His lifestyle certainly didn't bear out scrutiny, either. He cheated on his first wife at Trinity Bible college and later divorced his first wife to marry his mistress. Then he cheated on his mistress while on a speaking/comedy/ministry tour, and beat his wife: he threatened that if she went to the hospital he would kill her. His second wife fled to Florida to live in secret. He married his second mistress. It should come as no shock that they too would later divorce when he cheated with yet another woman. His record sales alone earned him more than $7 million, not to mention book sales and other such income; and yet, some years he gave as little as $900 to charity from these albums which purported to raise money for charity.

This man became a multimillionaire Christian speaker and one of the faces of the faith. Churches gobbled his story up.

And yet it was 18 years before a Christian organization ever decided to look into his story.

Cornerstone Magazine began investigating Warnke in 1991, when they learned that a child he claimed to have sacrificed as a Satanist had actually never existed. They interviewed friends and family and saw tax returns, finding that he was in fact a very regular and unnoteworthy college student who dropped out and joined the military, as many did at the time. His claims of palling around with Charles Manson were proved untrue, as Manson was in jail at the time that Warnke claims they were co-Satanist priests. They proved that the timelines he claims to have done things were so contradictory that his entire "multi-year" rise to priesthood and dominance of Satanism had to have happened within a mere nine months. They found that his claim of leading 1,500 fellow Satanists was provably untrue, and even Warnke admitted that there were only 13 (of whom, conveniently, 5 he forgot the whereabouts to and the other 8 were dead). Further investigation showed that while Warkne was paying himself a salary of nearly $1 million, he was claiming his ministry to be destitute and in need of fundraising. Eventually even his publisher and record company dropped him, as more and more evidence began to come out. Indeed, virtually every verifiable fact he gave turned out to be completely false.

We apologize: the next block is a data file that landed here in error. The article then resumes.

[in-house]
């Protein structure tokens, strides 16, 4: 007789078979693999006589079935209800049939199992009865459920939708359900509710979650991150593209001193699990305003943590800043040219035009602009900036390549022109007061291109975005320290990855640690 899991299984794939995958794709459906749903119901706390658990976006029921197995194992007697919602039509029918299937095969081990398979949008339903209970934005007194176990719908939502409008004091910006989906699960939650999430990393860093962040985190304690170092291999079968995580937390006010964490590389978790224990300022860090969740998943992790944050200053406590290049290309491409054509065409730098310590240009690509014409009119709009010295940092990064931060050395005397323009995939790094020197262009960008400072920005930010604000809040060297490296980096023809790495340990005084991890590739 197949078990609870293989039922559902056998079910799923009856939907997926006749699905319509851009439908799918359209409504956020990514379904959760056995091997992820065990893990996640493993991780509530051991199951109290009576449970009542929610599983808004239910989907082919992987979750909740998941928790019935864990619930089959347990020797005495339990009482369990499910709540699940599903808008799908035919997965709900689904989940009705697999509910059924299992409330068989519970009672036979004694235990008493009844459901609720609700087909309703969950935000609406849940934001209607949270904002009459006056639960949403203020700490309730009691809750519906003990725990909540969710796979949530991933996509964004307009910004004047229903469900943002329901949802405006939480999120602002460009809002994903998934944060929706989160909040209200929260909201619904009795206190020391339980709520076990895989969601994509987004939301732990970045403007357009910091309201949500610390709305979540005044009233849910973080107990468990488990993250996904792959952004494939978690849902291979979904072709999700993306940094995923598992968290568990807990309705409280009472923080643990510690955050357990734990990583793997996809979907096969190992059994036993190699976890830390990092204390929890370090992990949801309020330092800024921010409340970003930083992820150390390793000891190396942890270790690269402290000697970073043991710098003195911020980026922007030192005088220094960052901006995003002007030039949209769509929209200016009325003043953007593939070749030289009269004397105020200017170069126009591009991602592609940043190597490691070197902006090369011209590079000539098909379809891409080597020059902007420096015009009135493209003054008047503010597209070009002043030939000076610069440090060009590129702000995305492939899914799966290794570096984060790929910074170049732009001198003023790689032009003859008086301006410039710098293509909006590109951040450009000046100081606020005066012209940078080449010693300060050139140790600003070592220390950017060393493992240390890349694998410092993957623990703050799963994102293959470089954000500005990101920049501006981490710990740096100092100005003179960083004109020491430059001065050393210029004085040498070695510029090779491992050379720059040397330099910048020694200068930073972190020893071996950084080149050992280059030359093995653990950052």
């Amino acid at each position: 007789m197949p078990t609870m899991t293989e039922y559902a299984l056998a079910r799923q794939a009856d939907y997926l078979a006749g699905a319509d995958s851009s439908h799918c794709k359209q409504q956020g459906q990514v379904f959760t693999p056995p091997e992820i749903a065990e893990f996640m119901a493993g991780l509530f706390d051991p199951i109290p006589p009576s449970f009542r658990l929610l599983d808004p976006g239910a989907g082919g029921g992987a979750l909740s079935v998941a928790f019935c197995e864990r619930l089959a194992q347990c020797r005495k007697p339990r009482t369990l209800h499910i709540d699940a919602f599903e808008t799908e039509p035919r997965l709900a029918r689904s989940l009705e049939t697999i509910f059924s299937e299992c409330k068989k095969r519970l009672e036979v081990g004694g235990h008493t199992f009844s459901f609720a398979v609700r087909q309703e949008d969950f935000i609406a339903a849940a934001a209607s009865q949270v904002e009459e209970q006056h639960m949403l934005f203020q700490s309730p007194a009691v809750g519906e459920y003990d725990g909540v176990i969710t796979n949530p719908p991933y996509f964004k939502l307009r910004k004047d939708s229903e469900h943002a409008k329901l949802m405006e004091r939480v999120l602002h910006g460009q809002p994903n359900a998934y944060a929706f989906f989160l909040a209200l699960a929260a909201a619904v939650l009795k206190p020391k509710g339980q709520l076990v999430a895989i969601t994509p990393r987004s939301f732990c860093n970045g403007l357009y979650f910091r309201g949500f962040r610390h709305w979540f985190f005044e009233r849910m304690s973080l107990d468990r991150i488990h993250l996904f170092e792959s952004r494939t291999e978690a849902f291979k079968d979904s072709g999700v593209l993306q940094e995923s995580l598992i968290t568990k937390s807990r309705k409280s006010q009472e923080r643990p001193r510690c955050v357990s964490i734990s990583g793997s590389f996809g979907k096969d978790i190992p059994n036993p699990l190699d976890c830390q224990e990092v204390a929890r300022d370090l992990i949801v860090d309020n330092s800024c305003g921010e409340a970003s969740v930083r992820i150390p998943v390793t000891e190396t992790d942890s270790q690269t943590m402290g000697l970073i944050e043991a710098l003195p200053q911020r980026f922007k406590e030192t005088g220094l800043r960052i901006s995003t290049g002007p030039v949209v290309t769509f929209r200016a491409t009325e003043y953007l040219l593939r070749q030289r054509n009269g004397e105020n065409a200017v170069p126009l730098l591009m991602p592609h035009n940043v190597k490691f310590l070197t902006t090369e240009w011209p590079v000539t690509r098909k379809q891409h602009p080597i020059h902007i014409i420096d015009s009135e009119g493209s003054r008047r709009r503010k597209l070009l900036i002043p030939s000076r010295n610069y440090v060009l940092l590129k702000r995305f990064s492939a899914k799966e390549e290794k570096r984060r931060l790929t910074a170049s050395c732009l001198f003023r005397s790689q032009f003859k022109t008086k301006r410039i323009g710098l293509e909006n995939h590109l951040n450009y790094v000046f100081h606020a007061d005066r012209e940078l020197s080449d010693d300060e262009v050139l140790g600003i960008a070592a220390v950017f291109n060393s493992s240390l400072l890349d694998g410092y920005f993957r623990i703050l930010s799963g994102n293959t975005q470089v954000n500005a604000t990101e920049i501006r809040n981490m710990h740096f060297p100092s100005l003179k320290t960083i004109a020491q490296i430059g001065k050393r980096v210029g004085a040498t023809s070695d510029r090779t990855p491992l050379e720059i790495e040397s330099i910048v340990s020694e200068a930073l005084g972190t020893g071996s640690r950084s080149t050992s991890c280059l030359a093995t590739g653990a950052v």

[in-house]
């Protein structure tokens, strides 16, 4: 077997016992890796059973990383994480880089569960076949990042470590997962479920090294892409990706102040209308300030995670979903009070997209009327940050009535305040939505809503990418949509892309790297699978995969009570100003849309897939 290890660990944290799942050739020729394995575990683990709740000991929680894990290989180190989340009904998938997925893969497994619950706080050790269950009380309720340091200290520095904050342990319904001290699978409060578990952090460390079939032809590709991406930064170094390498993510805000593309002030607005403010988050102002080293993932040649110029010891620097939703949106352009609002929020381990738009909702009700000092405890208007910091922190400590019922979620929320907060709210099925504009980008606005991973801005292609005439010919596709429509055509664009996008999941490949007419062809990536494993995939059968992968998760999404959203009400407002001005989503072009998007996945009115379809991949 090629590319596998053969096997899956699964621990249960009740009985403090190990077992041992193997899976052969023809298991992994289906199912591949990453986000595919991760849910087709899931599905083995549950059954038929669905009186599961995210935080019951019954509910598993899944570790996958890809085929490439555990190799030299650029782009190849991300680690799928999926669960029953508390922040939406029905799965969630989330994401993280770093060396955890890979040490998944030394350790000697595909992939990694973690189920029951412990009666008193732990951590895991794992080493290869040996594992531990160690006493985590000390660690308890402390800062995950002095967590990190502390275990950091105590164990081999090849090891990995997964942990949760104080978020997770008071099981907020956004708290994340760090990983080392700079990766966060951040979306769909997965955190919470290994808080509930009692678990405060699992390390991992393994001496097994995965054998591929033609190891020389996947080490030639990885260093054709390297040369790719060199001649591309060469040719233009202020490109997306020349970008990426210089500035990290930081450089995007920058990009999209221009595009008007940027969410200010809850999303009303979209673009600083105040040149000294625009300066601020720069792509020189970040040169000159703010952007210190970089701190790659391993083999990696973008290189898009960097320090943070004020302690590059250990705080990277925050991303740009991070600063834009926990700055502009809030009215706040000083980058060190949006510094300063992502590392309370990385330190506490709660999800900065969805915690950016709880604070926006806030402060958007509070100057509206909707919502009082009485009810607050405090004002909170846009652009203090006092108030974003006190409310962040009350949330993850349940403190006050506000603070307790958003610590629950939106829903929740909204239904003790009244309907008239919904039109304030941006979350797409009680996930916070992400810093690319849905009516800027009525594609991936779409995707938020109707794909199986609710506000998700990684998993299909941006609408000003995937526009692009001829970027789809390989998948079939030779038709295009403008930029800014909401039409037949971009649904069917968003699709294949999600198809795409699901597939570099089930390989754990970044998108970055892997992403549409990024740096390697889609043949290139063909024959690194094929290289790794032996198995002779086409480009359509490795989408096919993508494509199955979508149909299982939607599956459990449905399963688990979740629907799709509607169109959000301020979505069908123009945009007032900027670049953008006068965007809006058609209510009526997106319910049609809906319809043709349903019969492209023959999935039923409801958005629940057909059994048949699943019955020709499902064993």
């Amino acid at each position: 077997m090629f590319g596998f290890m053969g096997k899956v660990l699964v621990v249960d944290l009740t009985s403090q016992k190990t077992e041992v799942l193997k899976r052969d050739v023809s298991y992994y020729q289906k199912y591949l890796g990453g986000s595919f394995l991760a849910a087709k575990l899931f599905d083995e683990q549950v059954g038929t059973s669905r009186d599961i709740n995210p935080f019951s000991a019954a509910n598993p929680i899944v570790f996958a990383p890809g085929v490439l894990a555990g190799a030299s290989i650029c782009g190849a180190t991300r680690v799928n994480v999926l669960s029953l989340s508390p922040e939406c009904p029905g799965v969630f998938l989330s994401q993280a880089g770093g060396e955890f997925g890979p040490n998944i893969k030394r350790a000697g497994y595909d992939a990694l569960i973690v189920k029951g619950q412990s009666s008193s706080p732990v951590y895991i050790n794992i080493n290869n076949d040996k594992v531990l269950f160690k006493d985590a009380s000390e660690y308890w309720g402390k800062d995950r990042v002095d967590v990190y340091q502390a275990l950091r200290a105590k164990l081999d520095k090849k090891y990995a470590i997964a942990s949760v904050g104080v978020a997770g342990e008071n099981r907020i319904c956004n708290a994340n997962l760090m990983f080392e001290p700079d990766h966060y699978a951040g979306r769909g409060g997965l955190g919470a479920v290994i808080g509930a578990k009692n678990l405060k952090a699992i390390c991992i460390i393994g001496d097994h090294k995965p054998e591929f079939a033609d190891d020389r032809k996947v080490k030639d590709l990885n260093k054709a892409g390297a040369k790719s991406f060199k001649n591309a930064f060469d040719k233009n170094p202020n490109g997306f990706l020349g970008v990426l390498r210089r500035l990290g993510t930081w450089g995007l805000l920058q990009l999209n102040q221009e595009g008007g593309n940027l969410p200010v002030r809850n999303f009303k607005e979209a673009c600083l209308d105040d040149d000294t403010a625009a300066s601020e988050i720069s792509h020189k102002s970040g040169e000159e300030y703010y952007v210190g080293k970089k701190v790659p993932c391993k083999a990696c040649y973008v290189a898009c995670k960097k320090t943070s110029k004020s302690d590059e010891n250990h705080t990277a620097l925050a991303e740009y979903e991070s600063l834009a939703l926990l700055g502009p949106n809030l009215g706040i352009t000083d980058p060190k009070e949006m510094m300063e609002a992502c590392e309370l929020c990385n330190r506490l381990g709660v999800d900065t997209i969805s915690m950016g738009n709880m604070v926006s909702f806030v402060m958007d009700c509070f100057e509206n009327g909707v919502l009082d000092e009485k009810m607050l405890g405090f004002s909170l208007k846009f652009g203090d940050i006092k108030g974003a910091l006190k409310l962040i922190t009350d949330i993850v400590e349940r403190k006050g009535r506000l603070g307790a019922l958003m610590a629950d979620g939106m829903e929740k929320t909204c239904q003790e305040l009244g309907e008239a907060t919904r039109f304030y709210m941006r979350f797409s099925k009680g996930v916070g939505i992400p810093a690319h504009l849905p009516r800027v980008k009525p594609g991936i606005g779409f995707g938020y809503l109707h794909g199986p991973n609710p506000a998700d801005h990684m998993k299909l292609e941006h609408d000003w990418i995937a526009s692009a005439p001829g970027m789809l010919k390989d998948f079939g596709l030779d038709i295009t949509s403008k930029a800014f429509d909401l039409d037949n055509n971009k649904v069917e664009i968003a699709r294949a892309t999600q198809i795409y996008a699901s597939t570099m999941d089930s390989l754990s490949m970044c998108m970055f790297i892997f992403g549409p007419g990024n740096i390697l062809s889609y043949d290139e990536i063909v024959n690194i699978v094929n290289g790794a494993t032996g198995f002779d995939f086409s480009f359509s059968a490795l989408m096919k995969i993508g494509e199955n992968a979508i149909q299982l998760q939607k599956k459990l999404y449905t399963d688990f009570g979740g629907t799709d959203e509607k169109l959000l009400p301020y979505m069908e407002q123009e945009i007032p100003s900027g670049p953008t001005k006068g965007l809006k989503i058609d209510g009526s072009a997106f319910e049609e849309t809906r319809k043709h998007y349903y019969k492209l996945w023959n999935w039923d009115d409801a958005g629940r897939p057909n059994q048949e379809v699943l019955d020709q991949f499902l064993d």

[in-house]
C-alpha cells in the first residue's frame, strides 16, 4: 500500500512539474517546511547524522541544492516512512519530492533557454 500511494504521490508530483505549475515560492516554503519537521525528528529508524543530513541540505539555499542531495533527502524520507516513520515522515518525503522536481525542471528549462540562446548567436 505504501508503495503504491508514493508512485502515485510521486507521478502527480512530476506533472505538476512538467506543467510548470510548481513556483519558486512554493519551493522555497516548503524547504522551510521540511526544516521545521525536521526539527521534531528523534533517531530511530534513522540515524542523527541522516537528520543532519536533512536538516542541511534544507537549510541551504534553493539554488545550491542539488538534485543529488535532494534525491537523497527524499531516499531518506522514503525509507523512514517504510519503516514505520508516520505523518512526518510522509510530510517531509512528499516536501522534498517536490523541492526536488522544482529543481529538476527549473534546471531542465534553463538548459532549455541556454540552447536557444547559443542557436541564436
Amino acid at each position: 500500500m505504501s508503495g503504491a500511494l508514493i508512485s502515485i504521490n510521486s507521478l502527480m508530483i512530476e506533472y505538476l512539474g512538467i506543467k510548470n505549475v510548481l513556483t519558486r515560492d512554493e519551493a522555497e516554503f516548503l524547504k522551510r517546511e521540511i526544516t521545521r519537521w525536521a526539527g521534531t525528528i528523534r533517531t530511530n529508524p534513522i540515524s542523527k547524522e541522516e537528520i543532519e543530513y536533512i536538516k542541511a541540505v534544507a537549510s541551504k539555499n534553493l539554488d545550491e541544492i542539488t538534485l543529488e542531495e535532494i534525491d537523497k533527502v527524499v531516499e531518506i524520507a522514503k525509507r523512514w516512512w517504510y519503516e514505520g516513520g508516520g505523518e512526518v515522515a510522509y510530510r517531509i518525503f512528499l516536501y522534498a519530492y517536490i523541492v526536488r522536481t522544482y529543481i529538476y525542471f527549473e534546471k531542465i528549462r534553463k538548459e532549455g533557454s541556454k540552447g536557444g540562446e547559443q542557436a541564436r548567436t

The worst part of the story? After a decade of lying out of the spotlight, Warnke has begun a comeback in the 2000s in small churches, claiming that his story was only "slightly exaggerated" and that he was the target of mainstream Christians.

My sad prediction: he will find audiences. I have sat before in Christian churches listening to someone's testimony and my "falsehood" detector was going off like crazy, while everyone around just ate up the amazing story of how Jesus saved this person from a hellish lifestyle. A few minutes' research told me the speaker was full of it, and that turned out to be the truth (as we all found out later). The sad truth is that for many Christians, if someone includes the phrase, "But Jesus saved me from that lifestyle," then everything else the speaker said gets a pass--no matter how absurd.

We as Christians have to be better than this. Do not pass around that Obama hoax email, or repeat a conspiracy theory, or follow the Mike Warnkes of the world, or abide by silly superstitions about the number 13 or walking under a ladder, or just grant a "I will believe you" card to anyone who uses the name of Jesus from a pulpit. This is not what Jesus taught us, and this is not what the Spirit within you desires. Believing lies is not love, and there is nothing unloving about praying and researching to be sure you are being told truth.

To follow falsehood--and worse, to repeat it to others--makes your witness lose all credibility. How can you be a keeper of God's truth when you are so gullible as to believe any lie thrown at you by a professed Christian?

And not only is your credibility shot, but you yourself may be led astray by these "sheep in wolves' clothing." Jesus talked about this constantly (see Scripture references below): people will use the name of Christ to try and lead astray true believers. And He told us that our task was to protect ourselves from these falsehoods!

Dear Christian, do not let yourself be used by enemies of the One True God, or by con artists seeking riches and women. We live in the information age, and we have no excuse to fall for such things: learn to use Google and Snopes and basic critical thinking, lest peddlers of lies ruin your witness for God.


[1] John 8:37-38
[2] Matt 22:16, Mark 12:14, Luk 20:21
[3] John 1:14-17
[4] John 4:23-24
[5] John 7:18
[6] John 8:32
[7] Matt 10:16
[8] Matt 24:23-27
[9] Acts 29:29-31
[10] John 15:26
[11] John 17:6-18
[12] 1Cor 13:6
[13] 2Cor 13:8
[14] Eph 4:25